As we all know by this point, Nintendo cares not for trends and conventions in the same way as other publishers do. And as such, here we are in September of 2021 with a brand new arcade racer in the form of Cruis’n Blast, developed and published by Raw Thrills and licensed by Nintendo. And you know what — it’s one of the finest arcade racers I’ve had the pleasure of playing for a very long time indeed, and a suitable successor to Blur and Split/Second’s proud legacies in more ways than one.
Cruis’n Blast doesn’t waste any time attempting to contextualise its gameplay: you’re simply presented with the option of taking on the Cruis’n Tour mode, which consists of groups of four races; the original 2017 arcade version’s tracks; time trials on any of the tracks you’ve unlocked in the game; or a single race on any of those tracks.
There’s also split-screen multiplayer for up to four players on a single Switch, or local network play — oddly, there’s no online multiplayer, which seems like a curious omission in this day and age, but since this is a racer with a very strong “party” feel to it, it is likely to be at its most enjoyable when played alongside actual three-dimensional people anyway.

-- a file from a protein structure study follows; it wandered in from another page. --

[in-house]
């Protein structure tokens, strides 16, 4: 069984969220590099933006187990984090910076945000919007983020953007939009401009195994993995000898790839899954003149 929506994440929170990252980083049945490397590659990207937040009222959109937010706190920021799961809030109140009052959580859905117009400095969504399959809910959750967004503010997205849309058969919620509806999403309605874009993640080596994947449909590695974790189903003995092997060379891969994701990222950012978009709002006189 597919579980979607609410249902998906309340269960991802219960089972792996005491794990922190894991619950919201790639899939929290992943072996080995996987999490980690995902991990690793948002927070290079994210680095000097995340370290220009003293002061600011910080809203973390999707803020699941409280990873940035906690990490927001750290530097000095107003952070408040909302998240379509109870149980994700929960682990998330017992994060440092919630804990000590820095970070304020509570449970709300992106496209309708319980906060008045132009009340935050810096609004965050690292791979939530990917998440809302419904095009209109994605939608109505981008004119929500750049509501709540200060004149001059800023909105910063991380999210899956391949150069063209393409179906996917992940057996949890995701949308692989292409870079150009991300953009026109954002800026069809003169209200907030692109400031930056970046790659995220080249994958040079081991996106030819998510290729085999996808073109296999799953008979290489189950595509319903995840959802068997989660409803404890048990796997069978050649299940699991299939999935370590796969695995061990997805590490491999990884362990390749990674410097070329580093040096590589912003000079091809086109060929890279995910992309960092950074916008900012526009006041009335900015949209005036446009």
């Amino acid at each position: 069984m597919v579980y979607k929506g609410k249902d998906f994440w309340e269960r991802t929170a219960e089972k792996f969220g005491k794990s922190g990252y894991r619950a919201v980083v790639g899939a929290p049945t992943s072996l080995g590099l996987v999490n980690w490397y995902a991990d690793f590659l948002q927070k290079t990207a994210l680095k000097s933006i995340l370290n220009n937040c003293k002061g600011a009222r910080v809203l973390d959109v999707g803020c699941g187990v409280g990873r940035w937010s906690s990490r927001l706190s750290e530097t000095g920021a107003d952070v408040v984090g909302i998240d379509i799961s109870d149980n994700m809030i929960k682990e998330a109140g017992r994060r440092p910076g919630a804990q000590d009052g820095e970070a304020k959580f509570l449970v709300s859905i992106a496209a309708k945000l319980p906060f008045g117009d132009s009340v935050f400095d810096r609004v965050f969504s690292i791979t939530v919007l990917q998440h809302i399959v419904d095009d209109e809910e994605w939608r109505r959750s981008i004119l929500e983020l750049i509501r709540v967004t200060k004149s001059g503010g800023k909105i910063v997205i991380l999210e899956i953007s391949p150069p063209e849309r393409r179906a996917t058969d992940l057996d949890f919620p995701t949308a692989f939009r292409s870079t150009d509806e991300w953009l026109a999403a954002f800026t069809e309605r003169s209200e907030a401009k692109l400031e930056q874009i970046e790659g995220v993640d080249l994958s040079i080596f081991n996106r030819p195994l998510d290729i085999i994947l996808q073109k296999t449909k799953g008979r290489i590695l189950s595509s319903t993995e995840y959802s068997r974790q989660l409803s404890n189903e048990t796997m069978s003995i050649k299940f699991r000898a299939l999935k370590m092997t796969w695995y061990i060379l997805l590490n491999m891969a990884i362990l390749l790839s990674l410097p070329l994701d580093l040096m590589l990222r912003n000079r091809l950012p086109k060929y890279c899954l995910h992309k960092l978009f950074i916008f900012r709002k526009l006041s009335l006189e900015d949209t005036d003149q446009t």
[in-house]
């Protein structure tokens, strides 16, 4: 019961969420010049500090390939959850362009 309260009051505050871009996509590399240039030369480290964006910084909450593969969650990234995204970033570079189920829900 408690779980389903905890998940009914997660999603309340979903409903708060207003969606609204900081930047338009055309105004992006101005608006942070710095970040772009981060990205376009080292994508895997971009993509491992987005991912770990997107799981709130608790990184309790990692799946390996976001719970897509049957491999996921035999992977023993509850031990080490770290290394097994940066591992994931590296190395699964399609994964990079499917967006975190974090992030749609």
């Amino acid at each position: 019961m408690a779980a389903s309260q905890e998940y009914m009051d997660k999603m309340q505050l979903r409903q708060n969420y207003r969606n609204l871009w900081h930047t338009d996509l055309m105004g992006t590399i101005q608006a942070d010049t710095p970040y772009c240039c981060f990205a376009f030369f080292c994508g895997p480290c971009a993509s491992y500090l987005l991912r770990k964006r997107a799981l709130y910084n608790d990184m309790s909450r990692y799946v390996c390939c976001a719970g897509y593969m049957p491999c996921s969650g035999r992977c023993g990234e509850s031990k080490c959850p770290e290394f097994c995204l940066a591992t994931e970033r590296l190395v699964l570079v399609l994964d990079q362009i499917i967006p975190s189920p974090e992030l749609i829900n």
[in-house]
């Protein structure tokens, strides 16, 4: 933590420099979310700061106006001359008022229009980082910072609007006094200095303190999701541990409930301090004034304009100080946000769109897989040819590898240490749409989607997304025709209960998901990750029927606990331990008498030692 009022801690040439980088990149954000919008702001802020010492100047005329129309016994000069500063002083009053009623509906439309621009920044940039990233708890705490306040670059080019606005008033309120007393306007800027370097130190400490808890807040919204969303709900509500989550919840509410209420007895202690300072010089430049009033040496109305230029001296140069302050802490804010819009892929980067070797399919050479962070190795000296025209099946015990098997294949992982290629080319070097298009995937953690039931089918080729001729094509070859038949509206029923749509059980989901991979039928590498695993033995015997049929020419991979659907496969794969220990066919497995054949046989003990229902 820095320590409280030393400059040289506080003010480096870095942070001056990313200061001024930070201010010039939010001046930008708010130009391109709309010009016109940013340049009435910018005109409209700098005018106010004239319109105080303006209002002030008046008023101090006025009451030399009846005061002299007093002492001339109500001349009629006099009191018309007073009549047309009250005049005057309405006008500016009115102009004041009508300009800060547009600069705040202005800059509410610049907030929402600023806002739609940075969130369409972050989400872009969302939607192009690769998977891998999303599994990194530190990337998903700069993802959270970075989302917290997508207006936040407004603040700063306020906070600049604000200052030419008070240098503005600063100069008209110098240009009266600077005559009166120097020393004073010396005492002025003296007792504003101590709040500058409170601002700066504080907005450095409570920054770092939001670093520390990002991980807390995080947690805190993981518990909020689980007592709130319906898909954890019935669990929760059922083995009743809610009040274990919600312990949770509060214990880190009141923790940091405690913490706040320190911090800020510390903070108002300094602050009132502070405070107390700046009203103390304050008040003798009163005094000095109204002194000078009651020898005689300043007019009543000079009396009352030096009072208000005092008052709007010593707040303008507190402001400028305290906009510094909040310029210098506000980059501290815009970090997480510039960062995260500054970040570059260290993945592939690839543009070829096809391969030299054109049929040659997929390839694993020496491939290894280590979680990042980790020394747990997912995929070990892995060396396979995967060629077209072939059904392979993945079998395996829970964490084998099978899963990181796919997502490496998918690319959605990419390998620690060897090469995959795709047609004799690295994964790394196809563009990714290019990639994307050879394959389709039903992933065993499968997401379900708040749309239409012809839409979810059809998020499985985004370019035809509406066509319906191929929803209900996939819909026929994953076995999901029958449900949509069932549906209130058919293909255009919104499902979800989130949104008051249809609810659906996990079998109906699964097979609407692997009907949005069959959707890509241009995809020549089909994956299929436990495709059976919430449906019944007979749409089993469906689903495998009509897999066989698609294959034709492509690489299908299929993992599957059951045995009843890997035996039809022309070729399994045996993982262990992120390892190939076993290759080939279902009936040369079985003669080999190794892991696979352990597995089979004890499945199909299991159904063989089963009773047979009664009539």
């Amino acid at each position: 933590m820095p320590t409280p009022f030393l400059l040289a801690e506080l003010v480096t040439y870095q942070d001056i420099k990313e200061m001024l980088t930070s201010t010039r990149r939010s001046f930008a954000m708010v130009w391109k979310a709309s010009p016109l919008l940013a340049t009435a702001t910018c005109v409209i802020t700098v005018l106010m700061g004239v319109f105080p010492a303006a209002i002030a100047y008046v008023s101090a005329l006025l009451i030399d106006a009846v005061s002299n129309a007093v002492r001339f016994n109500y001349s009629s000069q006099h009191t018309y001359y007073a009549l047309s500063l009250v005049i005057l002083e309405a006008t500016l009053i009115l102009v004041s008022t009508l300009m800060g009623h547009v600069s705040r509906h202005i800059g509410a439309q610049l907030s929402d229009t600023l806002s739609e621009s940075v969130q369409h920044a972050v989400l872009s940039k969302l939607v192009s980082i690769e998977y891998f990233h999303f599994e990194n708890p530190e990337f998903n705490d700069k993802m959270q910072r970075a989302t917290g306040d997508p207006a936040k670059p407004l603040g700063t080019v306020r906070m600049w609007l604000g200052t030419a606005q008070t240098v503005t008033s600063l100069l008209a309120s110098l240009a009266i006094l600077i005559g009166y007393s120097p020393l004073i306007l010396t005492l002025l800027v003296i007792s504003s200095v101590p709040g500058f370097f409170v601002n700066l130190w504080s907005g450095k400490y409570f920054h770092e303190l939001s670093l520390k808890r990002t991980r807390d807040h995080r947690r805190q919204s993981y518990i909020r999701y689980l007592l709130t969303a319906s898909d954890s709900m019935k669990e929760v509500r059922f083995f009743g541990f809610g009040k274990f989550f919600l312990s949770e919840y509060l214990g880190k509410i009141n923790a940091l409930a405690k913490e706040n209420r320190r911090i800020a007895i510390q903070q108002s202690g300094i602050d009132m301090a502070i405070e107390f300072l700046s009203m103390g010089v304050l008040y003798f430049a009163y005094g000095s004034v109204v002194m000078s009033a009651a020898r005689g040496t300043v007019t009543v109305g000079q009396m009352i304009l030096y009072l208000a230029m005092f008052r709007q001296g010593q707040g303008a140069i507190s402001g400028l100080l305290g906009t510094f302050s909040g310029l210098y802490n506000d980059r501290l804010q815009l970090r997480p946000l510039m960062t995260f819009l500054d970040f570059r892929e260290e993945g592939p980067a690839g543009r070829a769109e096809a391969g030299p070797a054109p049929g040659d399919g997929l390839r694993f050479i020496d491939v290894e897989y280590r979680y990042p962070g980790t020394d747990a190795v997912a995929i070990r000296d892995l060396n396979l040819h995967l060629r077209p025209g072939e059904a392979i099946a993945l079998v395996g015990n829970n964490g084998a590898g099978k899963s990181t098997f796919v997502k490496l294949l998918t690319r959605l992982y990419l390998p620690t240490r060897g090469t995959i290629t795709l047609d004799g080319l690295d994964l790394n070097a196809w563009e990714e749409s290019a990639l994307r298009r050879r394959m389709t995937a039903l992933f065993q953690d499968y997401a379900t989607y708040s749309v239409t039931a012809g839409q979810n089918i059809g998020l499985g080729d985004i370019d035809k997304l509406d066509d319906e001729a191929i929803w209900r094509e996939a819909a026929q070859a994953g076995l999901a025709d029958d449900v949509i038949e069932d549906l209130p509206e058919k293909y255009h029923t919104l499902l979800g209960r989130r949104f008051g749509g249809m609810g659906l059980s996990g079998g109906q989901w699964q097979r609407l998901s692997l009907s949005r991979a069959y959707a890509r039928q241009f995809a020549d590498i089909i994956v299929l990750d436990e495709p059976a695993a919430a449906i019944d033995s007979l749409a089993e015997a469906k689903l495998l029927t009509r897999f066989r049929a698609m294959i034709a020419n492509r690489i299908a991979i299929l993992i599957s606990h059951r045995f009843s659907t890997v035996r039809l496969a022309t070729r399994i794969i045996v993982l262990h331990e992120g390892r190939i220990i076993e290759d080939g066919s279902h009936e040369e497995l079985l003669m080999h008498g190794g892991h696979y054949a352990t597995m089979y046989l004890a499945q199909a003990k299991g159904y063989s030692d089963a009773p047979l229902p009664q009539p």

Regardless of which mode you pick, you initially have the opportunity of selecting from one of several different cars and customising its paint job. Each car has an experience level, determined by how much you’ve driven it; levelling up each car allows you to unlock visual customisation options such as decals, neon lighting and body kits as well as an engine upgrade. New cars can be purchased with in-game currency or unlocked by collecting hidden keys on each track, and in total there are a good amount of different vehicles to play with over the course of the game as a whole, including some absolutely bonkers ones like unicorns, helicopters and UFOs.